HEBREW UNION COLLEGE AWARDS HONORARY DOCTORATE TO DAN MERIDOR AND RABBI MOSHE ZEMER, HONORS 25th ANIVERSARY OF FIRST ISRAELI RABBINICAL ORDINEE, AND ORDAINS FOUR NEW RABBIS AT ACADEMIC CONVOCATION NOVEMBER 4, 2005
Honorary Doctorates will be awarded to Dan Meridor and Rabbi Doctor Moshe Zemer at Hebrew Union College - Jewish Institute of Religion's ordination and academic convocation in Jerusalem on November 4, 2005. After 25 years of service to the Reform community of Israel and abroad, the first Israeli ordained Reform Rabbi, Rabbi Mordchai Rotem, will be honored with his Doctorate of Divinity. Four new rabbis, Adi Cohen, Mira Regev, Ofer Sabath - Beit-Halachmi, and Ayala Shashua-Meron, will be ordained by Rabbi Professor David Ellenson, President of Hebrew Union College-Jewish Institute of Religion. These new rabbis exemplify the growing impact of Progressive Judaism among young Israelis and their quest for authentic Jewish expression.
Dan Meridor is an influential Israeli political figure. He served as Cabinet Secretary under Prime Ministers Menachem Begin (1982-83) and Yitzhak Shamir (1983-84). In 1984, he was elected to the Knesset as a Likud representative. Later Meridor became a leading member of the Center Party. In the 11th Knesset (1984-88), he was a member of the Knesset Foreign Affairs and Defense Committee and the Constitution, Law and Justice Committee. From 1988-92 he served as Minister of Justice and member of the Inner Cabinet where he worked diligently to advance human rights in Israel and initiated the Basic Law in the field. In the 13th Knesset (1992-96), he was a member of the Knesset Constitution, Law and Justice Committee. In June 1996, Dan Meridor was appointed Minister of Finance, in which capacity he cut the state deficit and initiated structural reforms in the economy. In the 15th Knesset, he chaired the Foreign Affairs and Defense Committee (until August 2001). Dan Meridor served as Minister without Portfolio, responsible for national defense and diplomatic strategy in the Prime Minister's Office from August 2001 until February 2003. Meridor has been a Knesset observer to the Council of Europe and has published articles in academic journals. In 2003, Meridor retired from political life and returned to his law practice.
Rabbi Mordchai Rotem was the first student in the Israeli rabbinic program at HUC-JIR in Jerusalem and was ordained in 1980. Rotem has served as the Rabbi for Congregation Or Hadash in Haifa, the Executive Director of the ISRAEL MOVEMENT FOR PROGRESSIVE JUDAISM (1980-1985), Chairman of Maram (1988-1992), Chairman of ISRAEL MOVEMENT FOR PROGRESSIVE JUDAISM, and has taught at the Leo Baeck School in Haifa and in the Department of Biblical Studies of the Hebrew University of Jerusalem. Rotem co edited "Kavanat Halav", the Movement's High Holy Day prayer book. From July 2001 until July 2003 Rotem served as the rabbi for Temple Beth Shalom in San Juan, Puerto Rico and is currently the spiritual leader of Temple Rodef Shalom in Waco, Texas.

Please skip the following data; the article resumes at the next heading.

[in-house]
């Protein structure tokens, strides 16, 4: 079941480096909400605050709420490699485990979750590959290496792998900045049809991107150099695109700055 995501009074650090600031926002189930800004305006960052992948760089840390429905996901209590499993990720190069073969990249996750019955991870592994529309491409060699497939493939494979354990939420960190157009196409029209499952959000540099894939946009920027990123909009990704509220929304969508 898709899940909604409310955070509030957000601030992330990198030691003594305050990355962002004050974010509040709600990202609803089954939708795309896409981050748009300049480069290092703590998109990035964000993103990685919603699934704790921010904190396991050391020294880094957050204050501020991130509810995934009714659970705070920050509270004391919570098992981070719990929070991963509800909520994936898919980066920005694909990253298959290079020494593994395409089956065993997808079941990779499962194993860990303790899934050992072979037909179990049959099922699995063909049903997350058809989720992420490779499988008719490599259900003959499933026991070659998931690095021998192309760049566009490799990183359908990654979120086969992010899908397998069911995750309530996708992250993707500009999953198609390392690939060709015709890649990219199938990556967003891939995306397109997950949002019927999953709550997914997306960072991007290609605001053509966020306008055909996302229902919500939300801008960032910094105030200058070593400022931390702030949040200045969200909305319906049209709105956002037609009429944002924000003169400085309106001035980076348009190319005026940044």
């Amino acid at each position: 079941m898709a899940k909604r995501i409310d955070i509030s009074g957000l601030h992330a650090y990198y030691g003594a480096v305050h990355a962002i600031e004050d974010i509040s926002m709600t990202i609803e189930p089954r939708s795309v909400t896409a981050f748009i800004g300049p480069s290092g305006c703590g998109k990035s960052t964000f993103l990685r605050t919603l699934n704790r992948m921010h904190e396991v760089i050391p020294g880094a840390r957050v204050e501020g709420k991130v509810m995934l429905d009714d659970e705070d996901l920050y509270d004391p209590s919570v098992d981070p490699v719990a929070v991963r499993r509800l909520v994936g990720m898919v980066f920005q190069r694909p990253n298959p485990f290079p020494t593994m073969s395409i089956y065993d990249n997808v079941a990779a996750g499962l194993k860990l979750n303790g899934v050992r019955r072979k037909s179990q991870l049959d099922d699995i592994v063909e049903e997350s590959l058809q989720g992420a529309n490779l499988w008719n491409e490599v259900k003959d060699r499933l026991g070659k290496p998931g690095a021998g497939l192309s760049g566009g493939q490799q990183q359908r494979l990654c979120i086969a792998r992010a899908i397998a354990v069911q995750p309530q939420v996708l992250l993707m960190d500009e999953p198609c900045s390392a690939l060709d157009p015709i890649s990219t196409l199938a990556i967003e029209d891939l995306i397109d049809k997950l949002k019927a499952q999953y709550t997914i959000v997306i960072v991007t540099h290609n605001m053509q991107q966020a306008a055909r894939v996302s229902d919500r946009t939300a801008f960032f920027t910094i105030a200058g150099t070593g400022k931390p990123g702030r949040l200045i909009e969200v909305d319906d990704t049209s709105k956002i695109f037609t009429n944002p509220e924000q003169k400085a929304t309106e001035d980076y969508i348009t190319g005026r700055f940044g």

Rabbi Doctor Moshe Zemer is a leading intellect and scholar of Progressive Judaism in Israel. Moshe Zemer became the rabbi of Kehillat Sharon in Kfar Shemaryahu in 1963. He went on to found the Ramat Gan Progressive Congregation in 1964 and the Tel Aviv Progressive Congregation in 1966. He was active in the establishment of other congregations, and served as a congregational rabbi in Tel Aviv until the early 1990s. Rabbi Dr. Zemer has been the President of the Israel Council of Progressive Rabbis, a Member of the National Executive of the Israel Movement for Progressive Judaism, and a Member of the Executive Board of the Central Conference of American Rabbis. Rabbi Dr. Zemer is an eminent and prolific scholar in the field of non-Orthodox Halakhic discourse. He has served as the Head of the Beth Din of the Israel Council of Progressive Rabbis, and holds a D.H.L. in this field from HUC-JIR. In 1990 he established the Freehof Institute of Progressive Halakhah, which sponsors seminars and publishes works. Rabbi Dr. Zemer has published widely in Hebrew and in English, most notably Evolving Halakhah: A Progressive Approach to Traditional Jewish Law, published in English in 1999.